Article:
"Emergency rental assistance and eviction moratoriums were a temporary patch to those holes but do nothing to address the deep structural flaws in our country’s housing system," Yentel said in a statement to the Free Press.
The Scarlet E
Eviction cases — sometimes referred to as a “Scarlet E” — can make it harder for a person to find future housing, advocates say.
"Even the mere filing of an eviction can have permanent consequences on a tenant's ability to secure housing in the future," said Emily Coffey, a housing justice attorney at the Chicago-based Shriver Center on Poverty Law.
In recent years, more landlords have been using tenant screening reports — which typically include information like rental history, credit reports, criminal background checks and eviction or debt collection cases — to consider applicants, the Shriver Center on Poverty Law notes.
Landlords can purchase these tenant screening reports but one of the issues is that they may lack important details, like whether a case was resolved. What's more, these screenings aren't as regulated and have fewer consumer protections when compared with credit reporting, and contain frequent errors, a recent ProPublica investigation and reporting from The Markup has found.
"It's not predictive of whether someone will be a good tenant," said Ariel Nelson, a staff attorney with the National Consumer Law Center. Better options are looking at a tenant'scurrent ability to pay bills, including incomes, pay stubs and W-2 tax forms, she said.
Eviction records can prevent people from finding units that are safe and in desirable locations, near work or school. They instead settle for whatever they can find, said Nora Mahlberg, a staff attorney with the nonprofit Michigan Legal Help, funded by the Michigan Supreme Court and the Michigan State Bar Foundation.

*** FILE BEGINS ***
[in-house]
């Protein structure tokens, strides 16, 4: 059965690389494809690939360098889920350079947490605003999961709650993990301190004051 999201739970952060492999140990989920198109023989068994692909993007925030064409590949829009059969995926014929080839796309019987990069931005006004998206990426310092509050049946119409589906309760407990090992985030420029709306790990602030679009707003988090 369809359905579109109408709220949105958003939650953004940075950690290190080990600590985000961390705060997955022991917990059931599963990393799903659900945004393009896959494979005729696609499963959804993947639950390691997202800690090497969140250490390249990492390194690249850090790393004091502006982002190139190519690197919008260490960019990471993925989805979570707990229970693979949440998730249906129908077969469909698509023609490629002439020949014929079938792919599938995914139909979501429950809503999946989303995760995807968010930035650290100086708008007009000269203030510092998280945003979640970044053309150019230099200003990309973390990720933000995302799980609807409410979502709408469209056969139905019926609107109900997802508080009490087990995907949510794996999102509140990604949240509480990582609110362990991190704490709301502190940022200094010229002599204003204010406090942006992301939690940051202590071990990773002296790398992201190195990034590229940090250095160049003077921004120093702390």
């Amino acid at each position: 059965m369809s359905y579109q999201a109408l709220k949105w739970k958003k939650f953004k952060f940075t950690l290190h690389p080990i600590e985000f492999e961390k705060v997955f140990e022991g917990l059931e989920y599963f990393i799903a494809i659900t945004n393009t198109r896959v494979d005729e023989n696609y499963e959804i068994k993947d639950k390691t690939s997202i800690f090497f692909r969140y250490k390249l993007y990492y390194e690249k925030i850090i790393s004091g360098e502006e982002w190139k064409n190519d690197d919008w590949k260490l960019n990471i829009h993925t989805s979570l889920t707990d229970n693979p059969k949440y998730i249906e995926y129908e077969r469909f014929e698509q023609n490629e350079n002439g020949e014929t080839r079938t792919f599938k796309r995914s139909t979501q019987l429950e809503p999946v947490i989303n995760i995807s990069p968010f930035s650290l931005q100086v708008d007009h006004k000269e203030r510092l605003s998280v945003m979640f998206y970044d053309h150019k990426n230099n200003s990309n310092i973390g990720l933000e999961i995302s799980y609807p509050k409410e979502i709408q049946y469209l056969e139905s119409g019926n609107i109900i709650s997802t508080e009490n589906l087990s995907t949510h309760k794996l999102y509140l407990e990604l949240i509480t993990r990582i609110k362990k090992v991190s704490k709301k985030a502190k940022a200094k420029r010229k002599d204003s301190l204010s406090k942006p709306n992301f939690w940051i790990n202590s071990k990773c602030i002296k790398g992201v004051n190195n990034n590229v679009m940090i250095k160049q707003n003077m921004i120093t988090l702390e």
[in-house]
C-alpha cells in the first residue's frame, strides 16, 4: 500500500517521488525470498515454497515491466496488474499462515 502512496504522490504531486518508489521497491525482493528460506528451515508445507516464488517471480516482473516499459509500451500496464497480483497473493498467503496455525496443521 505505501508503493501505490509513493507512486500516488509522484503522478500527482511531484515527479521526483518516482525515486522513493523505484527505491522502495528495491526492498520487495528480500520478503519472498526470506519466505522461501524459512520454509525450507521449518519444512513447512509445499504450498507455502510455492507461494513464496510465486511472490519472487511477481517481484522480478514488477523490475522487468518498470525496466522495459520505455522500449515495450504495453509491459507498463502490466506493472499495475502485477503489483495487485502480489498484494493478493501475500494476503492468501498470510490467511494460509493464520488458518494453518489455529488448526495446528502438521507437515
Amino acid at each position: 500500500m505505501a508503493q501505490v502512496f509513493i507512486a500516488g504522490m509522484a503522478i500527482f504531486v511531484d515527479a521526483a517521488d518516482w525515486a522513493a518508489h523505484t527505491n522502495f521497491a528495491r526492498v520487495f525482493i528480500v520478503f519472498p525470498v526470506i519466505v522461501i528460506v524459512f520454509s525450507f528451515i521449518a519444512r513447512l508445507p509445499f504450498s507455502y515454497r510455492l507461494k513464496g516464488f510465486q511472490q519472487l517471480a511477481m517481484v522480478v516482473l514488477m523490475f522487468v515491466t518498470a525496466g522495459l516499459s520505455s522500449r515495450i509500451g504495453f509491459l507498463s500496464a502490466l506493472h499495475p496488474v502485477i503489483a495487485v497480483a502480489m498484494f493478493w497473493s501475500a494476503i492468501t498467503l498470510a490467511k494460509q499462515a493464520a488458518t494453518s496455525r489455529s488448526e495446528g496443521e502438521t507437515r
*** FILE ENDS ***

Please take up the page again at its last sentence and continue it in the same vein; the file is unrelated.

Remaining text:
Jordan — whose two eviction cases that are more than five years old could potentially be sealed if Brinks' bill passes — worries about ending up in unstable housing. Beyond past evictions, there are other reasons why people can get denied.
"I'm just scared that they're going to keep denying me and I'm going to keep having to pay these application fees and I'm going to be losing a lot of money in trying to find an apartment, and the only options for someone that can't get an apartment are the sketchy apartments," she said.
Still, she's hopeful that prospective landlords will see the "strides" she has made, and consider the full picture behind her evictions. Landlords could rely on other ways to determine a tenant's eligibility, like letters of recommendation, work history, security deposits and looking to see if a person paid off back rent owed in past eviction cases, she said.
"People can see physical trauma, they can see when you have a broken leg or a broken arm, but they can't really see mental health issues or emotional traumas that people go through," she said.
Eviction records — regardless of outcome, context or how long ago the case was filed — are one of the biggest determining factors behind acceptances and denials, Nelson said. But other reasons for denials may be rental debt, credit scores and criminal records.
Nelson said it's hard to determine how factors are weighed when it comes to tenant screening companies and the scores they give tenants. A landlord relying just on these scores, for example, may not even know why they denied an application, she said.
Proposed bill could 'protect' tenants
Brinks' proposed bill, if passed, would ease the burden of having an eviction record, advocates say. If a bankruptcy can be wiped away after seven years under certain circumstances, why can't an eviction be treated similarly, Brinks asked.
The concept of sealing past evictions isn't new. Seven states had eviction sealing laws in place as of last year, according to the nonprofit Legal Services Corporation.
The proposed Michigan bill — which is at the early stages of legislative consideration and hasn't had a committee hearing yet — is a "really encouraging step and it would offer some protection for tenants," said Schaafsma, with the Michigan Poverty Law Program.